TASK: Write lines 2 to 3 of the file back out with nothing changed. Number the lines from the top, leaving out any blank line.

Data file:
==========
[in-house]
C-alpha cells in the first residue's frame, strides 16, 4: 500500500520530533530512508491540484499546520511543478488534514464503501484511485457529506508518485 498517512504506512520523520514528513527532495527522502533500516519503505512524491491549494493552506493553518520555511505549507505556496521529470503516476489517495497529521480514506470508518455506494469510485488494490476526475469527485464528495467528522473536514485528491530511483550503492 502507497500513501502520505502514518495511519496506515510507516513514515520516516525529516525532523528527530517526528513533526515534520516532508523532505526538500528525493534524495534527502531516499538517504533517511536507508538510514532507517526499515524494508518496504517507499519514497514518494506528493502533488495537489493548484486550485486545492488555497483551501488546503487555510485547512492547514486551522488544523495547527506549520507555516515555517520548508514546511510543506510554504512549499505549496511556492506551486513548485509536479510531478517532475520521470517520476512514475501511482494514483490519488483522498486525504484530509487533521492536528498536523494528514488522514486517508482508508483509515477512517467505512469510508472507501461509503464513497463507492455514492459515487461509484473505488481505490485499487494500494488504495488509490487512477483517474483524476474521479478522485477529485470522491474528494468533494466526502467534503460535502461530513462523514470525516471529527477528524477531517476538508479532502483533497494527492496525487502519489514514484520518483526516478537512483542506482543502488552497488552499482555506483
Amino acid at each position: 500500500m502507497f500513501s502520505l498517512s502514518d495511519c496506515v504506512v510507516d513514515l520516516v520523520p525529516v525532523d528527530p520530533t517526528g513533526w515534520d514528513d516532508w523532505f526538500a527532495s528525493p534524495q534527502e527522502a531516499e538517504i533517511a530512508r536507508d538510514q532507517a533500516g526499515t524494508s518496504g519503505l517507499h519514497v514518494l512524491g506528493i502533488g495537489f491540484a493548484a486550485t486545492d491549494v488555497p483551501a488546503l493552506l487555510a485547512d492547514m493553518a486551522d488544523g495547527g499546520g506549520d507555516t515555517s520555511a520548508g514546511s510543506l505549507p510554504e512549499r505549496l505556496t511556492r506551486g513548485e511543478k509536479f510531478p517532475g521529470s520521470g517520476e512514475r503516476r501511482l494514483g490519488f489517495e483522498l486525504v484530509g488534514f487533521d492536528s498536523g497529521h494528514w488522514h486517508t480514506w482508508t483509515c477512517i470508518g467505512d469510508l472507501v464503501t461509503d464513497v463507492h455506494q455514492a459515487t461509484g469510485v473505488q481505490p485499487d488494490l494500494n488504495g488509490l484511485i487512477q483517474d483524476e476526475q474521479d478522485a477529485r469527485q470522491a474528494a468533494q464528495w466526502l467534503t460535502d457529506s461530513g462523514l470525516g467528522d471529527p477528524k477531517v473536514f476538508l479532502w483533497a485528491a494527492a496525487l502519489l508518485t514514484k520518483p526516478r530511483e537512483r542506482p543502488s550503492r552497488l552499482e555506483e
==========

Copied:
C-alpha cells in the first residue's frame, strides 16, 4: 500500500520530533530512508491540484499546520511543478488534514464503501484511485457529506508518485 498517512504506512520523520514528513527532495527522502533500516519503505512524491491549494493552506493553518520555511505549507505556496521529470503516476489517495497529521480514506470508518455506494469510485488494490476526475469527485464528495467528522473536514485528491530511483550503492 502507497500513501502520505502514518495511519496506515510507516513514515520516516525529516525532523528527530517526528513533526515534520516532508523532505526538500528525493534524495534527502531516499538517504533517511536507508538510514532507517526499515524494508518496504517507499519514497514518494506528493502533488495537489493548484486550485486545492488555497483551501488546503487555510485547512492547514486551522488544523495547527506549520507555516515555517520548508514546511510543506510554504512549499505549496511556492506551486513548485509536479510531478517532475520521470517520476512514475501511482494514483490519488483522498486525504484530509487533521492536528498536523494528514488522514486517508482508508483509515477512517467505512469510508472507501461509503464513497463507492455514492459515487461509484473505488481505490485499487494500494488504495488509490487512477483517474483524476474521479478522485477529485470522491474528494468533494466526502467534503460535502461530513462523514470525516471529527477528524477531517476538508479532502483533497494527492496525487502519489514514484520518483526516478537512483542506482543502488552497488552499482555506483
Amino acid at each position: 500500500m502507497f500513501s502520505l498517512s502514518d495511519c496506515v504506512v510507516d513514515l520516516v520523520p525529516v525532523d528527530p520530533t517526528g513533526w515534520d514528513d516532508w523532505f526538500a527532495s528525493p534524495q534527502e527522502a531516499e538517504i533517511a530512508r536507508d538510514q532507517a533500516g526499515t524494508s518496504g519503505l517507499h519514497v514518494l512524491g506528493i502533488g495537489f491540484a493548484a486550485t486545492d491549494v488555497p483551501a488546503l493552506l487555510a485547512d492547514m493553518a486551522d488544523g495547527g499546520g506549520d507555516t515555517s520555511a520548508g514546511s510543506l505549507p510554504e512549499r505549496l505556496t511556492r506551486g513548485e511543478k509536479f510531478p517532475g521529470s520521470g517520476e512514475r503516476r501511482l494514483g490519488f489517495e483522498l486525504v484530509g488534514f487533521d492536528s498536523g497529521h494528514w488522514h486517508t480514506w482508508t483509515c477512517i470508518g467505512d469510508l472507501v464503501t461509503d464513497v463507492h455506494q455514492a459515487t461509484g469510485v473505488q481505490p485499487d488494490l494500494n488504495g488509490l484511485i487512477q483517474d483524476e476526475q474521479d478522485a477529485r469527485q470522491a474528494a468533494q464528495w466526502l467534503t460535502d457529506s461530513g462523514l470525516g467528522d471529527p477528524k477531517v473536514f476538508l479532502w483533497a485528491a494527492a496525487l502519489l508518485t514514484k520518483p526516478r530511483e537512483r542506482p543502488s550503492r552497488l552499482e555506483e